Who’s included in these lists
These lists include the top 250 individual tax debtors and top 250 business debtors. The ranking is based on the total amount shown on the face of all warrants on file against those individuals with the county clerk and New York State Secretary Of State (also known as the “docketed” amount). The warrants may have been filed over a period of years, but at least one has been filed in the last 12 months. The list excludes taxpayers whose debt is under formal or informal review, who have filed for bankruptcy, or whose estate or the Social Security Administration has notified us that they are deceased.
The department will issue and post this list at the beginning of each month with updated information. We won't remove taxpayers who have resolved their tax matters during the month until we create the new list for the following month.
What is a Tax Warrant
A tax warrant, also referred to as a Tax Lien or Judgment, is issued administratively by the New York State Tax Department and has the same force and effect as a money judgment within New York State. The tax warrant serves two primary purposes. First, it protects New York State’s interests and insures that those with outstanding tax debts cannot liquidate major assets such as real property. It is also the first step in the civil enforcement process. The tax warrant is what empowers the Tax Department to proceed with the seizure of assets through levies, wage garnishment, and direct seizure of property.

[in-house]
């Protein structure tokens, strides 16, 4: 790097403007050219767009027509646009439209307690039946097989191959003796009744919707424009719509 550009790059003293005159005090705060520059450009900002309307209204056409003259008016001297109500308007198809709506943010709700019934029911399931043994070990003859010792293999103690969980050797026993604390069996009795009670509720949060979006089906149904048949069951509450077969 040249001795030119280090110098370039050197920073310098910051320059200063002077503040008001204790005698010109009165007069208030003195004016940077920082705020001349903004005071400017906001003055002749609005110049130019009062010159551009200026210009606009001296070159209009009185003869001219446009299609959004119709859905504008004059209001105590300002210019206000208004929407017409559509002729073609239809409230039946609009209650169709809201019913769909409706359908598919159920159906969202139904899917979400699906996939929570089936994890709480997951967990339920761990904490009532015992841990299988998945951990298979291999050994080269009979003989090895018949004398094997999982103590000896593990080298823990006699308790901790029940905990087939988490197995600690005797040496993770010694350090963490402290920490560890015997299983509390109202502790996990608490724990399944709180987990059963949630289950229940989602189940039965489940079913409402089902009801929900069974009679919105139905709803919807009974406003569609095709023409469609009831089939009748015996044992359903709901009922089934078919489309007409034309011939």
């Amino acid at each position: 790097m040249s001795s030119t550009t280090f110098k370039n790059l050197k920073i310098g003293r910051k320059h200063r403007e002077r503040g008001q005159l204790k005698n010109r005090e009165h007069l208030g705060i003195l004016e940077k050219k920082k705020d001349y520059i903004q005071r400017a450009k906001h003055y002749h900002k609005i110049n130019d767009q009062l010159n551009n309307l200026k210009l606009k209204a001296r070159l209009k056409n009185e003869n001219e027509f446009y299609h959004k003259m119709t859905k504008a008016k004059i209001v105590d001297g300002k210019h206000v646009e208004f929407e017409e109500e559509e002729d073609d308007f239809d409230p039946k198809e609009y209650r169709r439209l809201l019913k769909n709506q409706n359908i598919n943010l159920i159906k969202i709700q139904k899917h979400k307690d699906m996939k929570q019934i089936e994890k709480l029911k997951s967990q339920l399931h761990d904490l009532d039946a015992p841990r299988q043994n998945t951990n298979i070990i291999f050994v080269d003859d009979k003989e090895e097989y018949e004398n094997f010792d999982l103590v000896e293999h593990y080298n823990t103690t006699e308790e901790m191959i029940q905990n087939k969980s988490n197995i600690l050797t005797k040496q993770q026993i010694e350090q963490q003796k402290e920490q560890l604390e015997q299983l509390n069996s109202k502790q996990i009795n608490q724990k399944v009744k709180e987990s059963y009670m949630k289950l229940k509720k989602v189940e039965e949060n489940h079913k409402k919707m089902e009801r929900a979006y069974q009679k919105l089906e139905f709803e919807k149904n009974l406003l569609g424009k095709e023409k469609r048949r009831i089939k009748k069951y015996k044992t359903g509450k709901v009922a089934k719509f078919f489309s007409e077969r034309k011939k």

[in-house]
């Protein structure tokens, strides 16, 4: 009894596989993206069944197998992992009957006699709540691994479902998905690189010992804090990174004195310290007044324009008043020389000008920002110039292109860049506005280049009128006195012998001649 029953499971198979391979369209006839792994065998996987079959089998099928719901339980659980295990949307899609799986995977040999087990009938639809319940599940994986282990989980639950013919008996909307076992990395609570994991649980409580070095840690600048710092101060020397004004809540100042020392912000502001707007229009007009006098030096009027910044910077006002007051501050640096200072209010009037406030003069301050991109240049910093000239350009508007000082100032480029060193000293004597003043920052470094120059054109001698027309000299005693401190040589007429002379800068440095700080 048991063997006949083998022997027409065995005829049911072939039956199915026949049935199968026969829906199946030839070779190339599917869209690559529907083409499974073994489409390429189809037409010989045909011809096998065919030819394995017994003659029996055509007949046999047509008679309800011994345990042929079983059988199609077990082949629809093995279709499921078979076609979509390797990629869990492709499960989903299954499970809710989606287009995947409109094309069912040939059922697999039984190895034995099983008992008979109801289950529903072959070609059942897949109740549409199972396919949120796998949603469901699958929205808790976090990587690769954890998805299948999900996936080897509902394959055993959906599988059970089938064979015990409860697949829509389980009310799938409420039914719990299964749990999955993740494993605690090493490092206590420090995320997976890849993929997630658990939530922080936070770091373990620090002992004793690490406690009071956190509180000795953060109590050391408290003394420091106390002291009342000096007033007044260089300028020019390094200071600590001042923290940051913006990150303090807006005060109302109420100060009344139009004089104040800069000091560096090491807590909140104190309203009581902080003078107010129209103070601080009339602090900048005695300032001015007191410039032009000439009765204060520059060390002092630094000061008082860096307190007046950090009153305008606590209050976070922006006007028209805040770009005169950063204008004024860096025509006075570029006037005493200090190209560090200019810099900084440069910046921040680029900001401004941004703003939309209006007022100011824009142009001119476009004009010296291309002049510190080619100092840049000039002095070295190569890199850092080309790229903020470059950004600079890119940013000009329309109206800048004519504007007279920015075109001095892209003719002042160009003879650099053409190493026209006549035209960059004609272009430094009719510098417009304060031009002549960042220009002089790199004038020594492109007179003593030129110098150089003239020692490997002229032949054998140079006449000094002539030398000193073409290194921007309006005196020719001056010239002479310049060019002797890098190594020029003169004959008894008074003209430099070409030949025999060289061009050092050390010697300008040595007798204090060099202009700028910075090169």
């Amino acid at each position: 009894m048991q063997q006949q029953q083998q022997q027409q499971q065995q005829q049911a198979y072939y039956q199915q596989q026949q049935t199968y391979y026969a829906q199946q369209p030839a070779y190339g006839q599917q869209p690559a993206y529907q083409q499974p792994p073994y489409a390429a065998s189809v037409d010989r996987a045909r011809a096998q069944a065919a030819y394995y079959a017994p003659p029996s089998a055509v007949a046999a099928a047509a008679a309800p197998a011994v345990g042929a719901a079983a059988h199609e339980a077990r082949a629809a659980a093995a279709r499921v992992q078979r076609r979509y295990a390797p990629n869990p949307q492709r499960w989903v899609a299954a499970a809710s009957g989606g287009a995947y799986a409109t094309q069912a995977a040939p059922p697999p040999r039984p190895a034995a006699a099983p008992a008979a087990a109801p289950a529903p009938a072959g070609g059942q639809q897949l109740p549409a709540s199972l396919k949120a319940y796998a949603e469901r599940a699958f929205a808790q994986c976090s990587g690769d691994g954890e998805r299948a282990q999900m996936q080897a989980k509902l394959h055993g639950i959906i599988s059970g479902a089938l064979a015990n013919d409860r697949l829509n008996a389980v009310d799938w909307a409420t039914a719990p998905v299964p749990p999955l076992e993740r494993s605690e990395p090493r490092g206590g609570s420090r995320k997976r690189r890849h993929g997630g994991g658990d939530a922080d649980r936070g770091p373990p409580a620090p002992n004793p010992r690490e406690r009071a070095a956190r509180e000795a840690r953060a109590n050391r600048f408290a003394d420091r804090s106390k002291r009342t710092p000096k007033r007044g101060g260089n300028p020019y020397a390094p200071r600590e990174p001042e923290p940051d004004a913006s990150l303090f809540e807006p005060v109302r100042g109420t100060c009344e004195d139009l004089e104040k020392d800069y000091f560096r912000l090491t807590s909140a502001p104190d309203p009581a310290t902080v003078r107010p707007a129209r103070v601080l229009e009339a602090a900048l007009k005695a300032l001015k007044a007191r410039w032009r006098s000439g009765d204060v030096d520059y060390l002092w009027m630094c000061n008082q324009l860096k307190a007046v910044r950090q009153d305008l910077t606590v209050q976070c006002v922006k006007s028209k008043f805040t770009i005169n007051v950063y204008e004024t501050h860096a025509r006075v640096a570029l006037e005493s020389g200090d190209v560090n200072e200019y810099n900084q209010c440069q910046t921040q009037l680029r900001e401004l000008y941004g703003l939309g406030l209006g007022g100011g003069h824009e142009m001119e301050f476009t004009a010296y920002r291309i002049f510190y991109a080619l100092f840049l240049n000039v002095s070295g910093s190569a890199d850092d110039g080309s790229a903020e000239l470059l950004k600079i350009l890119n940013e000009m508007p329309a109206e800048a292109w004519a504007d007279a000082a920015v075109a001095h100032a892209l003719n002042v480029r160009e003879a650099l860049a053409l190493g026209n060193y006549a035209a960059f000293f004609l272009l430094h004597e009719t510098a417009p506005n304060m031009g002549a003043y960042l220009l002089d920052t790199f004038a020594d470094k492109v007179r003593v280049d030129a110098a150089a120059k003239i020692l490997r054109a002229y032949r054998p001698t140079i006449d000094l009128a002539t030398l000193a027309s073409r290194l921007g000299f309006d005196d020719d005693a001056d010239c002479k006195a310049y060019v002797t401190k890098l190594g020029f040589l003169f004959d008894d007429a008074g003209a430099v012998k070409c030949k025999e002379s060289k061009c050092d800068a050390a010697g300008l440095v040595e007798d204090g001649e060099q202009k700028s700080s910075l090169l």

A tax warrant can only be filed once a tax debt becomes fixed and final. Before that can happen, due process requires that the taxpayer be given notice of the debt and an opportunity to be heard. Some debts become fixed and final because the taxpayer has agreed that he or she owes the debt others do not become final until the taxpayer has challenged the debt and the matter has proceeded through our administrative hearing processes. Many become fixed and final because the taxpayer has defaulted in responding to our notice of the debt.
The Department does not, as a matter of policy, file warrants for all fixed and final tax debt. For example, if the Department is working to resolve payment of the debt with the taxpayer, the Department will sometimes refrain from filing a warrant (which can have a negative impact on the taxpayer’s credit) if the Department receives adequate alternative security that the debt will be paid. When the taxpayer cannot provide these assurances or where the taxpayer needs an extended time to pay off the debt, a warrant may be filed simply to protect the State’s interests until the liability can be fully paid.
The amount of each warrant is the amount due and owing at the time the warrant is filed. Subsequent payments are not reflected in these amounts; therefore, the warranted amount could be much higher than the amount due. In other circumstances, the warranted amount could represent a much lower amount than is due, since the warranted amount does not include all accruing penalty and interest amounts.
Lastly, an amount that is warranted cannot be assumed to be collectible. The debtor could be without income or assets, or beyond our reach to enforce collections.